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— County health units in Northwest Arkansas are among state Department of Health affiliates statewide that are gearing up for a second round of mass flu clinics despite an anticipated shortage of volunteers.

For the 12-county region in the state’s northwest corner, the first clinics will begin Monday with a clinic in Paris and conclude with a Jan. 9 clinic in Van Buren.

Three of the counties will offer two clinics, each several days apart.

Unlike this year’s first round of clinics held Oct. 29-31, this one will offer the swine flu vaccine to the general public, while supplies last.

During the earlier statewide event, slim supplies of swine flu vaccine dictated that it was given only to those groups deemed atrisk from that strain’s complications, such as pregnant women and those with certain other health conditions.

But like the earlier event, the second will offer traditional seasonal flu vaccine to all.

Both vaccines will be free of charge, though Health Department officials encourage those with private insurance, Medicare, Medicaid or ARKids First to bring their insurance cards optionally to help the state.

The Health Department announced finalized plansfor the second set of mass clinics Nov. 30.

Later in the week, the department’s “Hometown Health” regional manager for Northwest Arkansas, Linda Thompson, said county health units in the northwest corner so far have a dearth of volunteers for the clinics.

“We need nurses so badly,” Thompson said. “Also, anyone who could help with forms or with traffic control.”

Debbie Johnson, administrator of the Boone County Health Unit, said a number of factors have depleted its volunteer rolls.

These include this fall’s continuing mass school flu clinics, the October mass clinics for the general public, and the fact that the county’s usual volunteer pool of North Arkansas College nursing students will be in the middle of finals during its Dec. 11 clinic.

“We usually have about 20 to 25 nurses, and we’ll probably be down to 15,” Johnson said. Overall, volunteers numbered 50-60 for the October mass clinics. “To be honest, we’re still recruiting.

“We just know that we need parkers for sure and nurses for sure, and clerical is always a need.”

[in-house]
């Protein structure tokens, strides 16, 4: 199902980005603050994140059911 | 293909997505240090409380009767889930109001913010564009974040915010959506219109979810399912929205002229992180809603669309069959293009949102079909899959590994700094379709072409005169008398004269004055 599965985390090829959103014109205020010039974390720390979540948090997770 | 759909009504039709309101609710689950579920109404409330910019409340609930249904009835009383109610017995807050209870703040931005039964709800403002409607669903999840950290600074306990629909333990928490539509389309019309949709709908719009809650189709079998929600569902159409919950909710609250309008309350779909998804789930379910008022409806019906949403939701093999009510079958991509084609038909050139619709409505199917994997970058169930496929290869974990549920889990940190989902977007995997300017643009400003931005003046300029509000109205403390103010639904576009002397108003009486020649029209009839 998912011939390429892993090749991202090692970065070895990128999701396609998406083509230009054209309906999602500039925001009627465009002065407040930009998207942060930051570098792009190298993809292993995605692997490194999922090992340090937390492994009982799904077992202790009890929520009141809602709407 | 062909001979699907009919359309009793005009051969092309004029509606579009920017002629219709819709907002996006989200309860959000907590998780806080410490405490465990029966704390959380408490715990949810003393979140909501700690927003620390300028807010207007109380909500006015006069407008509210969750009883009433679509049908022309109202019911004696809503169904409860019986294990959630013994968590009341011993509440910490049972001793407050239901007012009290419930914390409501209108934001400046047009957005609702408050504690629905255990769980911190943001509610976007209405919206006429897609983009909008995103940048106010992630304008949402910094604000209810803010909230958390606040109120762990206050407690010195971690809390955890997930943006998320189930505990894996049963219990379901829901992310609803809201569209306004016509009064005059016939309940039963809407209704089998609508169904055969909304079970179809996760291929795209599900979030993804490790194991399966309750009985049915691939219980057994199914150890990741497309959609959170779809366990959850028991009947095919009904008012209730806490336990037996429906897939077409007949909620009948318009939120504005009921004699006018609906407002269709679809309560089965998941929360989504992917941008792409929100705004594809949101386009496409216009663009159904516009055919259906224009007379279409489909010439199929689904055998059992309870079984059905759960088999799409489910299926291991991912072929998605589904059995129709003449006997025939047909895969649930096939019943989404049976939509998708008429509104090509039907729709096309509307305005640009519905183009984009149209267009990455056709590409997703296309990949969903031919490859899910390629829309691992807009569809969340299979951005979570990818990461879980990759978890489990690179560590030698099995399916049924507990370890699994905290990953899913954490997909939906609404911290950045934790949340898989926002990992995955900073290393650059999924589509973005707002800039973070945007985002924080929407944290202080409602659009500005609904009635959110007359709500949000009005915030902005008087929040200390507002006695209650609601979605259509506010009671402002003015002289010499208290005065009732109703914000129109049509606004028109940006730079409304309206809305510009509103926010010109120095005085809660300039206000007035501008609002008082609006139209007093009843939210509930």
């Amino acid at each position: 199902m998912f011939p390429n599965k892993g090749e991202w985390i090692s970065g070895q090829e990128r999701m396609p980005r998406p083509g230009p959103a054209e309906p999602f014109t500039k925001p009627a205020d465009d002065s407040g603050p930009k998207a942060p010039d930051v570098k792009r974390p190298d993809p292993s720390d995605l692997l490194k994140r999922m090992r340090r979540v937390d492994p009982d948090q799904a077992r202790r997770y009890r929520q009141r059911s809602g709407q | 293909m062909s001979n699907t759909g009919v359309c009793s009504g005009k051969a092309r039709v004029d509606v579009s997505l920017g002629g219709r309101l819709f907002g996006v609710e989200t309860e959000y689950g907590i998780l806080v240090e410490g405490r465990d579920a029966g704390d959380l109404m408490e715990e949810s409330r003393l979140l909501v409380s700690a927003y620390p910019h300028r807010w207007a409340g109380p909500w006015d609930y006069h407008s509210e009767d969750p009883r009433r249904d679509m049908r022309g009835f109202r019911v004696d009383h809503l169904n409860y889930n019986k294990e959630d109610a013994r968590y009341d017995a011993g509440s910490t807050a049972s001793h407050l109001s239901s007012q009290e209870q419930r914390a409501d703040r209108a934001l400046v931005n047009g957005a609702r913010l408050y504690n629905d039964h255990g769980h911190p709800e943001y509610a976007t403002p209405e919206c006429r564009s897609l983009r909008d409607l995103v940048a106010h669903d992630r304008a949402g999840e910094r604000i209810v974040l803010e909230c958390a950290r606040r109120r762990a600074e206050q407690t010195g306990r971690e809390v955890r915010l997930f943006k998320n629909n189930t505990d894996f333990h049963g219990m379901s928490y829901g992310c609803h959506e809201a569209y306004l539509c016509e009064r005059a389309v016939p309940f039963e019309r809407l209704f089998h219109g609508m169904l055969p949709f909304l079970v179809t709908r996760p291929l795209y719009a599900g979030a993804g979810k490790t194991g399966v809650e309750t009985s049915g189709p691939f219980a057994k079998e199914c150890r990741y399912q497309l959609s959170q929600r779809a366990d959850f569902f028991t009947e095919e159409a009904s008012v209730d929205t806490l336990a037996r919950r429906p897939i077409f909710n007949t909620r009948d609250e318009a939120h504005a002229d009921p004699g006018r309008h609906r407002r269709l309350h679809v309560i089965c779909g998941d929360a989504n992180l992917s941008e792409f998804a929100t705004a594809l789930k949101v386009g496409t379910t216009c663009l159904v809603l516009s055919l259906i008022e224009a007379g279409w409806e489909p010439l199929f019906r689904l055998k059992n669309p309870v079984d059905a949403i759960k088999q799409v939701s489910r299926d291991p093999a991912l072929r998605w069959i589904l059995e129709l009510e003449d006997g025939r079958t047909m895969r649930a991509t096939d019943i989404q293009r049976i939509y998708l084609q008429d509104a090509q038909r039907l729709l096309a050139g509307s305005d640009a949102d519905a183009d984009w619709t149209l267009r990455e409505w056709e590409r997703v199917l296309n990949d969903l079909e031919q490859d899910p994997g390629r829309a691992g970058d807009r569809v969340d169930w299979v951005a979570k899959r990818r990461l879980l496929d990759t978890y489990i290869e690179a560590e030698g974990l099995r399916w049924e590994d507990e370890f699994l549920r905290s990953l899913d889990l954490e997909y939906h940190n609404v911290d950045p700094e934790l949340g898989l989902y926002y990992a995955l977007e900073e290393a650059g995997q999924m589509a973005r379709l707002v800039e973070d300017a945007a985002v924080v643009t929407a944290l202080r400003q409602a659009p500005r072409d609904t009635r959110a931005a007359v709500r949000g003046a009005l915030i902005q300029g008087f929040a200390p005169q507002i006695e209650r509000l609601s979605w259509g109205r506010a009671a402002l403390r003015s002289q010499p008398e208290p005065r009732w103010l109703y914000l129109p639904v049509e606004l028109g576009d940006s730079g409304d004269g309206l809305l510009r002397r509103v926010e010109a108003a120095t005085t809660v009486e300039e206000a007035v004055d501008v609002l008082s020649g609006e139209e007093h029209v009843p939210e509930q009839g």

Michelle Hammer, the registered nurse administrator for the Crawford County Health Unit, agreed: “We’re going to continue to seek volunteers.”

This includes nurses andall kinds of other positions.

“Just general help - runners and things like that to help with supplies,” Hammer said.

For this second round, Thompson said, the dozen northwest counties have decided all their clinics will be walk-ins, primarily because of December weather conditions, but exceptions for the disabled will be made.

“One more thing - the nurses will go out to the parking lot for anyone not able to walk in,” Thompson said.

When the Health Department began general pandemic planning in 2001, it didn’t know the 2009 swine flu was on the horizon, Thompson noted.

“When we were planning for avian flu, we worried that people would have no immunity at all,” she said. “We wondered the same thing about H1N1.”

The federal Centers for Disease Control and Prevention began tagging the swine flu virus with more specific scientific labels, such as the 2009 novel H1N1 virus, after researchers learned it contained human, avian and swine genetic components.

As it turned out, Thompson said, older age groups, particularly the elderly, have better immunity than younger age groups to the 2009 swine strain.

In 2004, Arkansas was the only state to do mass dispensing of flu vaccine, Thompson said.

News, Pages 9 on 12/09/2009

Print Headline: County health offices plan 2nd set of flu clinics

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